Friday, 16 September 2016


In my preview article I confessed my deplorable failing in never having graced the azure waters of the Adriatic coast that Outlook boasts, so after limbering up, and packing my bags I jumped on a 737 laden with fellow ravers and notable DJs and headed down Croatia way to right my wrong.

Fittingly for Outlook - a festival steadily carving itself out as a long-standing overseas pillar of rave culture is held in Pula - an ancient Roman town similarly proud of its rich heritage. Stocking supplies and mooching around the town ahead of the festivities showed a side of Pula I’d willingly see again freed from the constraints of festival fun. With one of the best-preserved Roman amphitheaters in the world (the venue for the opening concert), and narrow shop-flanked streets, Pula is a delight all of its own.

After pitching our tent in dappled shade we got down to a sophisticated round of gin and tonics complete with ice from the well-stocked on-site shop, and a very reasonable pizza from the food stands. As is festival tradition, everything is paid for with tokens which are 1:1 exchanged for the Croatian Kuna, but where one-day London festivals suffer from half hour long queues for these plastic chips, Outlook peppered the camp-site and stage areas with enough stands that queues were never more than 10 people deep. Likewise with the facilities, the lavs were never over-subscribed, and while they became increasingly smelly, the bi-daily cleans kept them useable. There was that one time I found a group of errant turds that had somehow landed everywhere but in the blue liquid, but with so many other commodes to choose from I wasn’t a man without a country for long…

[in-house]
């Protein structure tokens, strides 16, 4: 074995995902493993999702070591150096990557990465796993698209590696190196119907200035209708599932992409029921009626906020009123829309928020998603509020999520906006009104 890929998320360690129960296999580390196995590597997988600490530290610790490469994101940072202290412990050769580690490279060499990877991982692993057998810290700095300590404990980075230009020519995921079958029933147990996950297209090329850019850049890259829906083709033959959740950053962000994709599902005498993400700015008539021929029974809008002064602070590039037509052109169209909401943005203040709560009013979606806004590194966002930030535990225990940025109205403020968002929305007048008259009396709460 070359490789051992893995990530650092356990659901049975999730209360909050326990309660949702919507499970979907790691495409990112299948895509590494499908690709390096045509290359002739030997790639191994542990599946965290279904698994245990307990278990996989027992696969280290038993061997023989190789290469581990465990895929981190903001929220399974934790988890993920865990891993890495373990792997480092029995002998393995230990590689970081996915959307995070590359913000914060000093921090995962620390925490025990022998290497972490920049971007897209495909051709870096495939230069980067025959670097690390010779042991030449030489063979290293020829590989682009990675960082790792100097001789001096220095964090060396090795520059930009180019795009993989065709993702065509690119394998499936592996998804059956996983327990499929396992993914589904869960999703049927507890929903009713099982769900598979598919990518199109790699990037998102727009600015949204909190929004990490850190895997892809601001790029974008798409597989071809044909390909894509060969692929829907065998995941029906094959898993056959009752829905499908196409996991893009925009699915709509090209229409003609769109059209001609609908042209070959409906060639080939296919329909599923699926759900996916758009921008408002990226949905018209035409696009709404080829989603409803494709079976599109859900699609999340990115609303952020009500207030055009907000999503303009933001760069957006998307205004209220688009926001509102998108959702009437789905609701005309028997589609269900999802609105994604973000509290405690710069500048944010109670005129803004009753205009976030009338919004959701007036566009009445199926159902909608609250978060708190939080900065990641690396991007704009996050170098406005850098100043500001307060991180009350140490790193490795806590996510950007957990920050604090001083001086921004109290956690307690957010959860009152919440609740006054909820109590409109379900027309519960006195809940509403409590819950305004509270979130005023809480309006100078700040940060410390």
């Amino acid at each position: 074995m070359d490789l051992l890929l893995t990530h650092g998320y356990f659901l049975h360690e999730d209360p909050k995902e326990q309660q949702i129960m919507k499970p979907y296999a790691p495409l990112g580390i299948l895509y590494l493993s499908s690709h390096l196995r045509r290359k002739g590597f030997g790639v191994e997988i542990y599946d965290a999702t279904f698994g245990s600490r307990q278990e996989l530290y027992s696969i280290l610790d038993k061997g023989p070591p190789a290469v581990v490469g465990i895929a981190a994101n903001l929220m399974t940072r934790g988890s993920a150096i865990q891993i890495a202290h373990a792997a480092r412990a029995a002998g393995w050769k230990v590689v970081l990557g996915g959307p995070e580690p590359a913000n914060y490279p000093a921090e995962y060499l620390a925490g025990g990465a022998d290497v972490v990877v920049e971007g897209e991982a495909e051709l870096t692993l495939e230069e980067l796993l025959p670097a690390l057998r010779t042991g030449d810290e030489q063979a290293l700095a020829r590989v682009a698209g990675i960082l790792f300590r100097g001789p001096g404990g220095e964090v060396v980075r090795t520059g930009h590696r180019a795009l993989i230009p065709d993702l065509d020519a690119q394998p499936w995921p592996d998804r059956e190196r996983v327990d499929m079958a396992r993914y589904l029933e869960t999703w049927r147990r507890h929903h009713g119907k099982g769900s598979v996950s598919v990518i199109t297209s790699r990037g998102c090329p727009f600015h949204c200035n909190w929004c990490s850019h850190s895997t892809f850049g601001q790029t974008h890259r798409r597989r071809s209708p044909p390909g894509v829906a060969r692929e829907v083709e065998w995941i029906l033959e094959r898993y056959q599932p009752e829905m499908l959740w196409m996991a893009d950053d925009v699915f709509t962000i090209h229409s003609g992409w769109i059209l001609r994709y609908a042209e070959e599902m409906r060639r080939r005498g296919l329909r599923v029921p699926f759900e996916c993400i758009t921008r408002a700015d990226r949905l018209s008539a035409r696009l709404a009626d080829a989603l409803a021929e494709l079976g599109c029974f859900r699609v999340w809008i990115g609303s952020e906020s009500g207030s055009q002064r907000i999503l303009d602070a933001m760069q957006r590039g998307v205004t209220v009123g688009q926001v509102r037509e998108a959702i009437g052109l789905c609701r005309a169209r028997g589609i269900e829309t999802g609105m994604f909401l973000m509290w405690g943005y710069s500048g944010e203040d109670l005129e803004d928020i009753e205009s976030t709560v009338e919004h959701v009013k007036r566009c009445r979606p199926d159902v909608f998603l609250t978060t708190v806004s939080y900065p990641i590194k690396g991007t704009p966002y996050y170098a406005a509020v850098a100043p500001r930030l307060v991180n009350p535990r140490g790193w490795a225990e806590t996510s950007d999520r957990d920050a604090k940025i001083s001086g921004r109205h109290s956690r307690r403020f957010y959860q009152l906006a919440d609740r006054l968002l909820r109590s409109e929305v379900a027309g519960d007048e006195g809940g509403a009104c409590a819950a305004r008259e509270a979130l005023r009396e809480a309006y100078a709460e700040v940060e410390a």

The stages all had a flavour of their own, from the grotty realness of The Garden, to the big-bill arena vibe of The Clearing (taken over as main stage without The Harbour) I found myself reveling in the ambience as much as the sound. The Moat’s high walls and 100m deep walk from front to rear retained a feeling of closeness with the DJ even towards the back. Mungo’s Arena and The Stables had an otherworldly vibe with coloured lights bouncing off the stone walls. All in all Outlook is a festival that’s very pretty to see.

I could go through an exhaustive list of each set seen, but we’ve all got places to be and with the quality on show this review would become a dissertation if I did, so the truly notable sets are detailed below:

The Heatwave brought a taste of Notting Hill to The Void, repping the likes of Charly Black that got the booties shaking. As before they employed the help of a local Croatian dance troupe. A nice touch as it helped fold in some local flavor with the broadly imported artists. 

Father Rodigan was his usual avuncular self, requesting we give some signal and throwing out bangers from down Jamaica way. Offbeat goodness to be had with every spin delivered with unbeatable patter from his textbook raised seat out front.

Swindle played two sets, of different tones. The first in The Void was an urban rampage with wall-to-wall bangers, and tight quick mixing. The second as the sun set on the Beach Stage was his own work with live instruments, and hearing Mood Swings live was a highlight of the festival.

Kode9’s set was a technical masterpiece, seamlessly mixed footwork business that got me so hyped I nearly threw out my shoulder in Mungo’s Arena.